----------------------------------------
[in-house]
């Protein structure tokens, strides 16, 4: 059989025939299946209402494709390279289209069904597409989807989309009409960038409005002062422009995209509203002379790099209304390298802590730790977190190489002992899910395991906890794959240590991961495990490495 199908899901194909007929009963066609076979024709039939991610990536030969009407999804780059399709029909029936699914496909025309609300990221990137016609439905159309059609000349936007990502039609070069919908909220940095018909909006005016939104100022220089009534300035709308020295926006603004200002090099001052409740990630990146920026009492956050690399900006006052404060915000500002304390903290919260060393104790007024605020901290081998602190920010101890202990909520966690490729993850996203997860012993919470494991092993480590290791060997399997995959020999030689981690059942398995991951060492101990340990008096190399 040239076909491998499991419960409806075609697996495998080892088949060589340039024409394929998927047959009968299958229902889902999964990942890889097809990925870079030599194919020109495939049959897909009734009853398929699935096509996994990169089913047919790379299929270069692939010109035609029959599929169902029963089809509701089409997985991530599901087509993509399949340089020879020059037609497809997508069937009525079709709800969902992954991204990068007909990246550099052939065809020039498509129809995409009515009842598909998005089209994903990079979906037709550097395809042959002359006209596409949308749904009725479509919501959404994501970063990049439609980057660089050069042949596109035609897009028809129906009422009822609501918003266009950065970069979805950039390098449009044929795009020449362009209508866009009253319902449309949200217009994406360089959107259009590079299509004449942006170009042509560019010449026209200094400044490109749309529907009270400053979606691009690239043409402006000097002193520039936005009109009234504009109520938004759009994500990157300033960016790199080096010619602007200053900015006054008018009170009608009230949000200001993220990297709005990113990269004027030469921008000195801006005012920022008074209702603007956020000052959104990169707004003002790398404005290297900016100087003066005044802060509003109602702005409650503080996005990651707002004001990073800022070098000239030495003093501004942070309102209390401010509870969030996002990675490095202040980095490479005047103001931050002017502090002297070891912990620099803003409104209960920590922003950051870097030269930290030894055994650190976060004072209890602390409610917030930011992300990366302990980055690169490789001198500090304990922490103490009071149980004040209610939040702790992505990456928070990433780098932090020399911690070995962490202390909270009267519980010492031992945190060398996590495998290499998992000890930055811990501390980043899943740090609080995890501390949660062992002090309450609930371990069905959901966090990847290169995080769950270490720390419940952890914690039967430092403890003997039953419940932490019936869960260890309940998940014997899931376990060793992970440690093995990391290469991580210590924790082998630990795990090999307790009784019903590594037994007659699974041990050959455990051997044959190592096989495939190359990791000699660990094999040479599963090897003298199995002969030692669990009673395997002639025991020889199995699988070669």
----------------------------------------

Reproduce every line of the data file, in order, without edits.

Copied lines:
[in-house]
């Protein structure tokens, strides 16, 4: 059989025939299946209402494709390279289209069904597409989807989309009409960038409005002062422009995209509203002379790099209304390298802590730790977190190489002992899910395991906890794959240590991961495990490495 199908899901194909007929009963066609076979024709039939991610990536030969009407999804780059399709029909029936699914496909025309609300990221990137016609439905159309059609000349936007990502039609070069919908909220940095018909909006005016939104100022220089009534300035709308020295926006603004200002090099001052409740990630990146920026009492956050690399900006006052404060915000500002304390903290919260060393104790007024605020901290081998602190920010101890202990909520966690490729993850996203997860012993919470494991092993480590290791060997399997995959020999030689981690059942398995991951060492101990340990008096190399 040239076909491998499991419960409806075609697996495998080892088949060589340039024409394929998927047959009968299958229902889902999964990942890889097809990925870079030599194919020109495939049959897909009734009853398929699935096509996994990169089913047919790379299929270069692939010109035609029959599929169902029963089809509701089409997985991530599901087509993509399949340089020879020059037609497809997508069937009525079709709800969902992954991204990068007909990246550099052939065809020039498509129809995409009515009842598909998005089209994903990079979906037709550097395809042959002359006209596409949308749904009725479509919501959404994501970063990049439609980057660089050069042949596109035609897009028809129906009422009822609501918003266009950065970069979805950039390098449009044929795009020449362009209508866009009253319902449309949200217009994406360089959107259009590079299509004449942006170009042509560019010449026209200094400044490109749309529907009270400053979606691009690239043409402006000097002193520039936005009109009234504009109520938004759009994500990157300033960016790199080096010619602007200053900015006054008018009170009608009230949000200001993220990297709005990113990269004027030469921008000195801006005012920022008074209702603007956020000052959104990169707004003002790398404005290297900016100087003066005044802060509003109602702005409650503080996005990651707002004001990073800022070098000239030495003093501004942070309102209390401010509870969030996002990675490095202040980095490479005047103001931050002017502090002297070891912990620099803003409104209960920590922003950051870097030269930290030894055994650190976060004072209890602390409610917030930011992300990366302990980055690169490789001198500090304990922490103490009071149980004040209610939040702790992505990456928070990433780098932090020399911690070995962490202390909270009267519980010492031992945190060398996590495998290499998992000890930055811990501390980043899943740090609080995890501390949660062992002090309450609930371990069905959901966090990847290169995080769950270490720390419940952890914690039967430092403890003997039953419940932490019936869960260890309940998940014997899931376990060793992970440690093995990391290469991580210590924790082998630990795990090999307790009784019903590594037994007659699974041990050959455990051997044959190592096989495939190359990791000699660990094999040479599963090897003298199995002969030692669990009673395997002639025991020889199995699988070669």